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Yes, the state of Missouri will allow a sole-proprietor, LLC member, and owners of a corporation (if there are less than two owners and they are the only employees) to exclude themself from a worker’s compensation policy.

However, the better question to ask is “Should an owner exclude themself from a worker’s compensation policy?”

Once an owner chooses to exclude themself, there is absolutely no coverage provided for a workplace injury under the workers compensation policy.

The two most common reasons owners will exclude themselves from workers compensation are:

  1. Save money on their annual work comp premium
  2. Rely on a health insurance policy to cover any injuries

These reasons seem logical at a 10,000-foot view, but upon closer inspection, they could end up costing the owner more after a serious injury on the job.

Breaking down reason #1 – Save money on the annual premium
  • The state of Missouri, as of 2020, caps an owner’s salary on workers compensation at $43,800 (regardless if they pay themself $1 or $100,000 a year.) Depending on the industry and if the owner works regularly in a higher rated class code, they can be classified as “clerical.” This means they would save approximately $110 a year on their work comp premium.
  • The most common type of industries where owners exclude themselves are in the construction/trade industries. If an owner is regularly working on a jobsite installing, demolishing, or erecting but decides to exclude themself, the annual premium savings will be more than the “clerical” premium. However, the likelihood of a more severe injury is also higher. One incident on a job site or a vehicle accident that results in a broken leg, back, amputation, burn, etc. would result in out of pocket expenses for medical bills costing more than the annual premium for an owner.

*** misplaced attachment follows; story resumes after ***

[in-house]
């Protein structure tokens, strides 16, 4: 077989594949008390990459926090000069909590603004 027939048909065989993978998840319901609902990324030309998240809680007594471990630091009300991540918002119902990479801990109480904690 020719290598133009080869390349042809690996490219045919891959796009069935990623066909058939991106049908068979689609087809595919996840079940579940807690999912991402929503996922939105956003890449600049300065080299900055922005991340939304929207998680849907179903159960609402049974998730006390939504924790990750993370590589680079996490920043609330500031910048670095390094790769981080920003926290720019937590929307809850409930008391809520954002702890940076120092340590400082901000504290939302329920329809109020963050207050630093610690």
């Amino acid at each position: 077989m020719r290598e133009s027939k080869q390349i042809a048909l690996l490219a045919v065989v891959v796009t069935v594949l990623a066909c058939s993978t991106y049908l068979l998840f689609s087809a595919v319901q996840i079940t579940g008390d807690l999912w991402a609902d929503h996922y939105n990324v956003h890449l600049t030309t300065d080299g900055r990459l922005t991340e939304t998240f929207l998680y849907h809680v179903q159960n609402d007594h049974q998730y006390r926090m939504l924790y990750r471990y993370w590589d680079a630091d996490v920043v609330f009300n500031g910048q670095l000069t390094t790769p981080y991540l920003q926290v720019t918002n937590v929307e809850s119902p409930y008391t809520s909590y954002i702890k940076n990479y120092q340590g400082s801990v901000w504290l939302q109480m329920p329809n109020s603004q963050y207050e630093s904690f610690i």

Breaking down reason #2 – Rely on a health insurance policy to cover any injuries
  • A health insurance policy is designed to provide coverage for non-work-related injuries. All insurance policies have exclusions that limit coverage, and a health insurance policy is no exception. Business owners may find many policies will deny coverage for work-related injuries even if the owner was “eligible” for workers compensation coverage. Before opting out of coverage, an owner at the very least should have a conversation with their health insurance agent reviewing the policy to assure there are no exclusions for a work-related injury.
  • Even if a health insurance policy will cover a work-related injury, the policy typically pays 80% of the medical expenses and is still subject to a deductible. A workers compensation policy will pay 100% of medical expenses, provide lifetime benefits, retraining and rehabilitation coverage, and worst case scenario a death benefit as well.

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